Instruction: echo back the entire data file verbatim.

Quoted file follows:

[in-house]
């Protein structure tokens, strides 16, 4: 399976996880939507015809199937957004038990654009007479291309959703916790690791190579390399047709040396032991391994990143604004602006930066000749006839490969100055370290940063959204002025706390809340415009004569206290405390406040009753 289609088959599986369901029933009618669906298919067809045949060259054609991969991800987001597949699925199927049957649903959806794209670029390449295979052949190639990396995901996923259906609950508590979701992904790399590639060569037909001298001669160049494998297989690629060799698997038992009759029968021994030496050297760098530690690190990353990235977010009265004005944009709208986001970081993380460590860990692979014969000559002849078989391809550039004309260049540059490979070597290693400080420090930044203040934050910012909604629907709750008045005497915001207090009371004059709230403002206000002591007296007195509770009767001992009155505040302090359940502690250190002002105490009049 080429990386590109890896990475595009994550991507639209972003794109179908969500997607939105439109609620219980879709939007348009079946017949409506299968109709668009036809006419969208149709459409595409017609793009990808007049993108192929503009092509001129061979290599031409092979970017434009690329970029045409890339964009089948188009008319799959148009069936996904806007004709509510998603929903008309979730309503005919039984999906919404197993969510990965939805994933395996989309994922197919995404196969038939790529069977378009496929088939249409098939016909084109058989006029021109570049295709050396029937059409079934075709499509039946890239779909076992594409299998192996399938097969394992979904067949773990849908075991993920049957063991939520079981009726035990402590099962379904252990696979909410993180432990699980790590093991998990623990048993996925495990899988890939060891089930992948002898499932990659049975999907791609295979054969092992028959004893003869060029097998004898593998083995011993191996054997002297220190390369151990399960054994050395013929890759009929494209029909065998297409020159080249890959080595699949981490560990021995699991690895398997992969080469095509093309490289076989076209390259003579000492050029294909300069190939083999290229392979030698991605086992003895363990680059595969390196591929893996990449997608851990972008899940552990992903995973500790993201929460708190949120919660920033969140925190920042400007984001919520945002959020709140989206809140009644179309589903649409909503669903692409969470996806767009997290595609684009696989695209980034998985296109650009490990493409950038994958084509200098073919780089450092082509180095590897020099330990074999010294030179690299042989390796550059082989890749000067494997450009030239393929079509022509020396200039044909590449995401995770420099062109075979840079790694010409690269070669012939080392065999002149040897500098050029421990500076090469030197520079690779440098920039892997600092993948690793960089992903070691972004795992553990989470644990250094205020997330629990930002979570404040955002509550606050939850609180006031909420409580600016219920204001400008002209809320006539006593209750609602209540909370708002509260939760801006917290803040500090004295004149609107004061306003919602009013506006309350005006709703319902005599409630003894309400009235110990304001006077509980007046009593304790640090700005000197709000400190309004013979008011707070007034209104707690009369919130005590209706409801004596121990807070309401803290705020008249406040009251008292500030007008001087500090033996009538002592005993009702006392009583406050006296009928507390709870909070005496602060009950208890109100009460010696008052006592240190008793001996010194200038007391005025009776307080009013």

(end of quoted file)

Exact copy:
[in-house]
């Protein structure tokens, strides 16, 4: 399976996880939507015809199937957004038990654009007479291309959703916790690791190579390399047709040396032991391994990143604004602006930066000749006839490969100055370290940063959204002025706390809340415009004569206290405390406040009753 289609088959599986369901029933009618669906298919067809045949060259054609991969991800987001597949699925199927049957649903959806794209670029390449295979052949190639990396995901996923259906609950508590979701992904790399590639060569037909001298001669160049494998297989690629060799698997038992009759029968021994030496050297760098530690690190990353990235977010009265004005944009709208986001970081993380460590860990692979014969000559002849078989391809550039004309260049540059490979070597290693400080420090930044203040934050910012909604629907709750008045005497915001207090009371004059709230403002206000002591007296007195509770009767001992009155505040302090359940502690250190002002105490009049 080429990386590109890896990475595009994550991507639209972003794109179908969500997607939105439109609620219980879709939007348009079946017949409506299968109709668009036809006419969208149709459409595409017609793009990808007049993108192929503009092509001129061979290599031409092979970017434009690329970029045409890339964009089948188009008319799959148009069936996904806007004709509510998603929903008309979730309503005919039984999906919404197993969510990965939805994933395996989309994922197919995404196969038939790529069977378009496929088939249409098939016909084109058989006029021109570049295709050396029937059409079934075709499509039946890239779909076992594409299998192996399938097969394992979904067949773990849908075991993920049957063991939520079981009726035990402590099962379904252990696979909410993180432990699980790590093991998990623990048993996925495990899988890939060891089930992948002898499932990659049975999907791609295979054969092992028959004893003869060029097998004898593998083995011993191996054997002297220190390369151990399960054994050395013929890759009929494209029909065998297409020159080249890959080595699949981490560990021995699991690895398997992969080469095509093309490289076989076209390259003579000492050029294909300069190939083999290229392979030698991605086992003895363990680059595969390196591929893996990449997608851990972008899940552990992903995973500790993201929460708190949120919660920033969140925190920042400007984001919520945002959020709140989206809140009644179309589903649409909503669903692409969470996806767009997290595609684009696989695209980034998985296109650009490990493409950038994958084509200098073919780089450092082509180095590897020099330990074999010294030179690299042989390796550059082989890749000067494997450009030239393929079509022509020396200039044909590449995401995770420099062109075979840079790694010409690269070669012939080392065999002149040897500098050029421990500076090469030197520079690779440098920039892997600092993948690793960089992903070691972004795992553990989470644990250094205020997330629990930002979570404040955002509550606050939850609180006031909420409580600016219920204001400008002209809320006539006593209750609602209540909370708002509260939760801006917290803040500090004295004149609107004061306003919602009013506006309350005006709703319902005599409630003894309400009235110990304001006077509980007046009593304790640090700005000197709000400190309004013979008011707070007034209104707690009369919130005590209706409801004596121990807070309401803290705020008249406040009251008292500030007008001087500090033996009538002592005993009702006392009583406050006296009928507390709870909070005496602060009950208890109100009460010696008052006592240190008793001996010194200038007391005025009776307080009013």